Dr. Marvin W. Rowe, professor emeritus of chemistry at Texas A&M University, has been honored by "Archaeology" magazine for one of its "Top 10 Discoveries of 2010" for his development of a new radiocarbon dating technique that doesn't require damage to artifacts.

Rowe, a nuclear/analytical chemist with a background in petroleum engineering who currently is teaching at the university's branch campus in Qatar, has long studied rock paintings, or pictographs, which are among the most difficult archaeological artifacts to date due to their scarcity of organic material. In 2009 he developed a highly sensitive dating method using accelerator mass spectrometry that provides accurate radiocarbon dates with as little as 0.05 milligrams of carbon -- equivalent in weight to about 50 specks of dust. He spent the past year perfecting that process. The resulting two-step method involves first cleaning the sample with a supercritical fluid -- pressurized, slightly heated carbon dioxide -- a process sometimes used in commercial dry cleaning, then treating it with a low-temperature plasma. The sample emerges dated but undamaged, thereby opening up a veritable treasure trove of previously inaccessible cultural and historical study.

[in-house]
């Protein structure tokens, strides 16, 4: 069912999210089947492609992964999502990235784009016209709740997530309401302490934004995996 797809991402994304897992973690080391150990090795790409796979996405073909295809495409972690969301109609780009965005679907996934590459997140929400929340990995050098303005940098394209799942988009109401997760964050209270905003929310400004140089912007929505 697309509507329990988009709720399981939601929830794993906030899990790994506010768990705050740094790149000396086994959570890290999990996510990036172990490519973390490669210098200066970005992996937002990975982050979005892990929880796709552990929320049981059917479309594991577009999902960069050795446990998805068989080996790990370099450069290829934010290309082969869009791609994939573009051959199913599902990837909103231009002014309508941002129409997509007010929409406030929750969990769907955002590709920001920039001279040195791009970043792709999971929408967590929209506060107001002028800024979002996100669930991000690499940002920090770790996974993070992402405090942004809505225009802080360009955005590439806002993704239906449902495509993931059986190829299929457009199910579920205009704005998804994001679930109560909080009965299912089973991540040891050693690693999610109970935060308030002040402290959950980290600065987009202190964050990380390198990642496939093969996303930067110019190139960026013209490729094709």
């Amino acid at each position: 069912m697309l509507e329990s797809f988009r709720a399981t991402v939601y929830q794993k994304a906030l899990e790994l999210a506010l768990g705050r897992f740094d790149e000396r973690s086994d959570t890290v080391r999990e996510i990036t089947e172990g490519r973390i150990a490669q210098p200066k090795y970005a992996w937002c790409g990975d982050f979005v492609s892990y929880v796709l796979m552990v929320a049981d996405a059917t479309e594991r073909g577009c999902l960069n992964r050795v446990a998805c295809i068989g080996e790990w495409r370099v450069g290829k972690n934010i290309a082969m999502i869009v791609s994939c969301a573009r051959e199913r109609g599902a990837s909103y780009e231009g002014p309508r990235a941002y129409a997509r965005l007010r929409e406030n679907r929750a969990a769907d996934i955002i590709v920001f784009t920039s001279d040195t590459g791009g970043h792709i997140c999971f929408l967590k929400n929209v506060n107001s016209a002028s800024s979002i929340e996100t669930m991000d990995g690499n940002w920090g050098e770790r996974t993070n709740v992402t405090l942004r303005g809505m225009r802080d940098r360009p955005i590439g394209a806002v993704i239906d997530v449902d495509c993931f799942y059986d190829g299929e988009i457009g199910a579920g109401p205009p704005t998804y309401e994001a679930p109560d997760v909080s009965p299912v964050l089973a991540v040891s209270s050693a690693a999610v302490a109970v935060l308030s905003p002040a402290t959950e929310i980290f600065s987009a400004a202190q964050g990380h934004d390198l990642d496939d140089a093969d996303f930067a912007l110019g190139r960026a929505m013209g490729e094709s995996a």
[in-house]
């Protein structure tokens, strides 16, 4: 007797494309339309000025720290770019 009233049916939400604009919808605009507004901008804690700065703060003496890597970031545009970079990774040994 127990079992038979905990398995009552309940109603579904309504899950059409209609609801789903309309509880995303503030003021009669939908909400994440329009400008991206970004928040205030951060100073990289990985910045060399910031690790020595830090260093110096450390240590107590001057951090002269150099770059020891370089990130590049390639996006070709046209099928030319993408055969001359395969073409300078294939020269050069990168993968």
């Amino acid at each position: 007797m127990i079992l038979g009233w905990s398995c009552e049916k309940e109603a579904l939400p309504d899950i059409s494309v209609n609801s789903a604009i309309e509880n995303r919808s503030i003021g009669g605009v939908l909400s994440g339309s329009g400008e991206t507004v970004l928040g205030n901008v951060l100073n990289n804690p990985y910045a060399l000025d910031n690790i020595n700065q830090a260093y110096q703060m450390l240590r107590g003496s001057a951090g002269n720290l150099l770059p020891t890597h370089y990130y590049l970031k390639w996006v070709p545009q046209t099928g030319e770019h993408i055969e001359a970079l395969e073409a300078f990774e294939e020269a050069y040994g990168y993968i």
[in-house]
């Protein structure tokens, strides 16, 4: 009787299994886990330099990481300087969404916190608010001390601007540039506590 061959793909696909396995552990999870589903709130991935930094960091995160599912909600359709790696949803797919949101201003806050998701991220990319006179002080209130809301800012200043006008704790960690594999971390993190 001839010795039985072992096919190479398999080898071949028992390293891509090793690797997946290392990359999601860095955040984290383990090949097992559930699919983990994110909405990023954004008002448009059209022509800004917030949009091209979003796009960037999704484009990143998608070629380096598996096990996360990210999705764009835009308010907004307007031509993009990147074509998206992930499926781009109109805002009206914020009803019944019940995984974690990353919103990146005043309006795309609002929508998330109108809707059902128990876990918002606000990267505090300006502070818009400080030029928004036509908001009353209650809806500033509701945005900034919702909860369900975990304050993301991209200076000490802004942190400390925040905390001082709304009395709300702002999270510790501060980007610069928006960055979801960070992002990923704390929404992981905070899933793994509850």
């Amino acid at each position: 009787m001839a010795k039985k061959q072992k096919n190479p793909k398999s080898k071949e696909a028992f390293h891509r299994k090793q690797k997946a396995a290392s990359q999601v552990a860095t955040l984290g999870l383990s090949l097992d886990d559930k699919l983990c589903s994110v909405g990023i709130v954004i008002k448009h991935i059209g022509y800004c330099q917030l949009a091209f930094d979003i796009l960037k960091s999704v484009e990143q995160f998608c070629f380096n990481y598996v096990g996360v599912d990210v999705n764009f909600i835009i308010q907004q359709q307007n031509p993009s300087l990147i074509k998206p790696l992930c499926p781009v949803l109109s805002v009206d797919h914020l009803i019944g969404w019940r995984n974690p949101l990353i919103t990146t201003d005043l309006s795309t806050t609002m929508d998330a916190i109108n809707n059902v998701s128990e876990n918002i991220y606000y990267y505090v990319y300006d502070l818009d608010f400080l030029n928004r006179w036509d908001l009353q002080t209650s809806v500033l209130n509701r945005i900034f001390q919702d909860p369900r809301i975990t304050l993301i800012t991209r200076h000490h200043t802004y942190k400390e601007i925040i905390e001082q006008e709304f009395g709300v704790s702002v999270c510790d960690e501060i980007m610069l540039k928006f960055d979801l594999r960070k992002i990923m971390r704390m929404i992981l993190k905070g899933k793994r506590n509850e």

"There are some artifacts that simply are considered too valuable to take even very tiny amounts of material necessary for modern accelerator mass spectrometry radiocarbon dating," Rowe says. "With our technique, you could radiocarbon date those samples and not detect any change in the sample or loss at all."

To learn more about Rowe's top 10 discovery, go to http://www.archaeology.org/1101/topten/texas.html.

To see the complete list, visit http://www.archaeology.org/1101/topten/.


Contact: Shana K. Hutchins, (979) 862-1237 or shutchins@science.tamu.edu or Dr. Marvin W. Rowe, (974) 423-0018 or marvin.rowe@qatar.tamu.edu

Hutchins Shana

  • Dr. Marvin W. Rowe

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